The north of Croatia and its capital Zagreb have a more Eastern European flavour. Split and Dubrovnik in the south are both ancient walled cities, resting on the waters edge with deep harbours dating back to the first century, resulting in a mix of ancient architectural styles and colourful histories. Split has some of the most amazing roman buildings we have ever seen, mainly because they are still in use. Travelling from Split to Dubrovnik, we passed through Bosnia. We made sure that we got out of the bus for a minute and stepped on the ground (making sure we stayed on the bitumen), adding yet another country to our list! Dubrovnik was bombed in 1991 during the civil war. The old town was extensively damaged but has been authentically restored. One of the interesting that we saw in Dubrovnik, was the preserved top half of the skull of St Stephen, the 1st King of Hungary. Strange as we had seen his mummified right fore arm in Budapest. We are not sure where the rest of him is, but is seems that little pieces of the Saints are lopped off and sent to all corners of the continent. In most of the large Catholic Cathedrals that we visited there was a piece of one of the Saints. In Dubrovnik, there was actually a collection of bits from at least 3 Saints and a number of other people, 3 heads, 4 lower legs and 2 fore arms. The pieces are displayed in silver or gold cage like structures, or inside a glass box, lined with silk and finished with gold or silver. Most peculiar.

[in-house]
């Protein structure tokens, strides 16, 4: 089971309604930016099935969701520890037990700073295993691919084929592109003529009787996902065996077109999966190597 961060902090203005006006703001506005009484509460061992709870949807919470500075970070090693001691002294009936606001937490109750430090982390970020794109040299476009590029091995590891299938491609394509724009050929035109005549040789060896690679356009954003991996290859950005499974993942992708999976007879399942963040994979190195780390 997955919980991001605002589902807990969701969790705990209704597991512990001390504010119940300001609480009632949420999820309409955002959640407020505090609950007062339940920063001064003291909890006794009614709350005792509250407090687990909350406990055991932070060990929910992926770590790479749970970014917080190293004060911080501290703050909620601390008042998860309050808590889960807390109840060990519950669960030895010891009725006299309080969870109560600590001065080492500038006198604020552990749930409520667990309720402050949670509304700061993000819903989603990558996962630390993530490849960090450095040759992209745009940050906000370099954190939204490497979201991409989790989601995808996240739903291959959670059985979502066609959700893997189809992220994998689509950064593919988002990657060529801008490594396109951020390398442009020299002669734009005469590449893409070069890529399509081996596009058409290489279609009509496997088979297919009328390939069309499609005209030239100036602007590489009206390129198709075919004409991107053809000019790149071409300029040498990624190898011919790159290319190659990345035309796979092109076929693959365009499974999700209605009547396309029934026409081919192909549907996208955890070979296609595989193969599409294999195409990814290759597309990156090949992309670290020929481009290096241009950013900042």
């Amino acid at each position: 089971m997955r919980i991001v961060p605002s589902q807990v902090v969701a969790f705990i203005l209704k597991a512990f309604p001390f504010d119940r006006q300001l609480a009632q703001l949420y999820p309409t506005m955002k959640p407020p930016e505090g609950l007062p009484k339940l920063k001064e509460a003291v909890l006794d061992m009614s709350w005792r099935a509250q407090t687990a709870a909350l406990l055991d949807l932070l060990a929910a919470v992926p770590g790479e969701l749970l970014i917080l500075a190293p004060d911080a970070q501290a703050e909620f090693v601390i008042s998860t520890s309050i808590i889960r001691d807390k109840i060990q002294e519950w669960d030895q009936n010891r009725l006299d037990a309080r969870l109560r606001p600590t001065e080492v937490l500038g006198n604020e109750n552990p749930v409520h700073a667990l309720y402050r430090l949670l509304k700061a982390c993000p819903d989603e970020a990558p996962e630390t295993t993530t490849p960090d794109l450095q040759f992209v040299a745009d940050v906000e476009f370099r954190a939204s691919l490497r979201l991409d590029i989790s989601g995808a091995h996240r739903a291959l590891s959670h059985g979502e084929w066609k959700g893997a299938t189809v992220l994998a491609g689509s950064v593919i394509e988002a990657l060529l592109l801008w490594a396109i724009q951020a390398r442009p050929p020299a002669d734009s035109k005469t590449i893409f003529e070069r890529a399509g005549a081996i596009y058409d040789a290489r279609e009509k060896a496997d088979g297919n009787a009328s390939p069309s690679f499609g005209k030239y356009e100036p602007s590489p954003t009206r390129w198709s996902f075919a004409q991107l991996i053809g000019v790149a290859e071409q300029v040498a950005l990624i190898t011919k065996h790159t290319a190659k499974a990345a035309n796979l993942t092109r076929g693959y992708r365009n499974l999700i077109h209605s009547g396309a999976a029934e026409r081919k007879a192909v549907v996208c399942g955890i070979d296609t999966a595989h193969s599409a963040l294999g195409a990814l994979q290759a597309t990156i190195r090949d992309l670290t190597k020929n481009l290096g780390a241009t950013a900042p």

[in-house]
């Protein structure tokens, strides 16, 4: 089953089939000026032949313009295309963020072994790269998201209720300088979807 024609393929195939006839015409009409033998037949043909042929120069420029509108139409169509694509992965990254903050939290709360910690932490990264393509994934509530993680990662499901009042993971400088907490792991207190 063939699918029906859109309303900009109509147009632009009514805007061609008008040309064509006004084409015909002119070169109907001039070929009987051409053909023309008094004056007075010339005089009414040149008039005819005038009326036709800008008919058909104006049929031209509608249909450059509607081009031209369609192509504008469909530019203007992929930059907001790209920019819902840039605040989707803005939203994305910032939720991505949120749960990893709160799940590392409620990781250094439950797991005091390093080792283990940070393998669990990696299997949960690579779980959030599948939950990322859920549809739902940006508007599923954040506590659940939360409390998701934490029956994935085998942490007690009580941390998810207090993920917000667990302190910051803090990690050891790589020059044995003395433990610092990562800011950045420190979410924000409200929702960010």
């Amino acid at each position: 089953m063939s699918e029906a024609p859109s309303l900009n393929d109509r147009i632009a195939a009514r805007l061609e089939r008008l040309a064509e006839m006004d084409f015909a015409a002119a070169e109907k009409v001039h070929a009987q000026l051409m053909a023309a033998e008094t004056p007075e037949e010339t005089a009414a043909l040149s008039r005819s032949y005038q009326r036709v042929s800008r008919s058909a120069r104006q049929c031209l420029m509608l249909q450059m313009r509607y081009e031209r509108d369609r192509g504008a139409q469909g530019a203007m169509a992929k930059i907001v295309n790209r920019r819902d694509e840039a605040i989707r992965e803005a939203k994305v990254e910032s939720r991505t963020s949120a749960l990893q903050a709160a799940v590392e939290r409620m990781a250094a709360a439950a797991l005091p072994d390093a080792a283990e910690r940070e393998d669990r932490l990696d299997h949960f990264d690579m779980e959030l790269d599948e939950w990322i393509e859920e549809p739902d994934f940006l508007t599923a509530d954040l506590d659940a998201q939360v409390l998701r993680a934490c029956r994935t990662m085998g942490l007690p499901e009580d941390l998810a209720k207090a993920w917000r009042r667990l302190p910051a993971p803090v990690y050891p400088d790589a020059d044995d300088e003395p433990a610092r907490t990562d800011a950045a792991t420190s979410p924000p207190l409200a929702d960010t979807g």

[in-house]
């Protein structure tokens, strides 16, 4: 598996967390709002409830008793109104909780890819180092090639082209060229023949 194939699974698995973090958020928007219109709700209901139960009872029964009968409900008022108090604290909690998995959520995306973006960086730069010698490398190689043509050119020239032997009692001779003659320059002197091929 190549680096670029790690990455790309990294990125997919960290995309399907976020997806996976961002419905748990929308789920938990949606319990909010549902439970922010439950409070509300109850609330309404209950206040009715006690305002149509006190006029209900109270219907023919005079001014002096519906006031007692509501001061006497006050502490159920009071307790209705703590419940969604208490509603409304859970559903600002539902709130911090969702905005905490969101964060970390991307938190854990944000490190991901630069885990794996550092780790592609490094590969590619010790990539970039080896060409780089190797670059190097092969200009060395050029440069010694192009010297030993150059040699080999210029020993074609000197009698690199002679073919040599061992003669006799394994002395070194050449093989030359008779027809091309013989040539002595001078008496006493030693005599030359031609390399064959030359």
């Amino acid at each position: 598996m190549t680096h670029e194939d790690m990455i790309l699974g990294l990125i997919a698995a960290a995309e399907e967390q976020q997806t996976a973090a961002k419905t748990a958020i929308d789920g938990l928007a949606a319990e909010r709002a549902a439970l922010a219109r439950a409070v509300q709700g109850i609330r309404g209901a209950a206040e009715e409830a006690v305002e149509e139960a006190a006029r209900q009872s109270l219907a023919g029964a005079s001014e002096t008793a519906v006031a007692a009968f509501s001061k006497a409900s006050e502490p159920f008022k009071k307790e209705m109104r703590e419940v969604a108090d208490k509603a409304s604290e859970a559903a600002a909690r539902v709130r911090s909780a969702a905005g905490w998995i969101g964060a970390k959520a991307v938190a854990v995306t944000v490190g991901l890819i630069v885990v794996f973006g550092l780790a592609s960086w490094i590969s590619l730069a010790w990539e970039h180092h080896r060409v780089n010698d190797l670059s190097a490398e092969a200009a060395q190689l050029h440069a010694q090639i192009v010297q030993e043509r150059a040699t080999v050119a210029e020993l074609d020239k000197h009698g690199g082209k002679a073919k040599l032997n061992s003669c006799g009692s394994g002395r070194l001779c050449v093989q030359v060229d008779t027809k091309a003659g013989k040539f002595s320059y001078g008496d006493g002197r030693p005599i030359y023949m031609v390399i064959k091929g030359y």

It was somewhat unsettling to be in a country so recently ravaged by war. As we travelled south the train passed by many live mine fields, some under going clearance as we passed. There were pock holed buildings with bullet, rocket, mortar holes and imbedded shrapnel everywhere. It is different from other sites of war that we have visited as you can no longer say that is was the generations past that suffered from and committed the atrocities of war, its the people walking beside you in the streets.

After a couple of days in Slovenia we endured a 30 hour bus ride back to the UK, for a few days R&R before heading to the US. Europe has been fantastic but it is time to move on and we are really looking forward to something different.

Take care, thinking of you all,

Love, kisses and formal handshakes as appropriate

Craig and Miriam

Comments: 1 (Discussion closed)
  • #1

    Miranda (Tuesday, 07 February 2023 22:07)

    Truly adorable!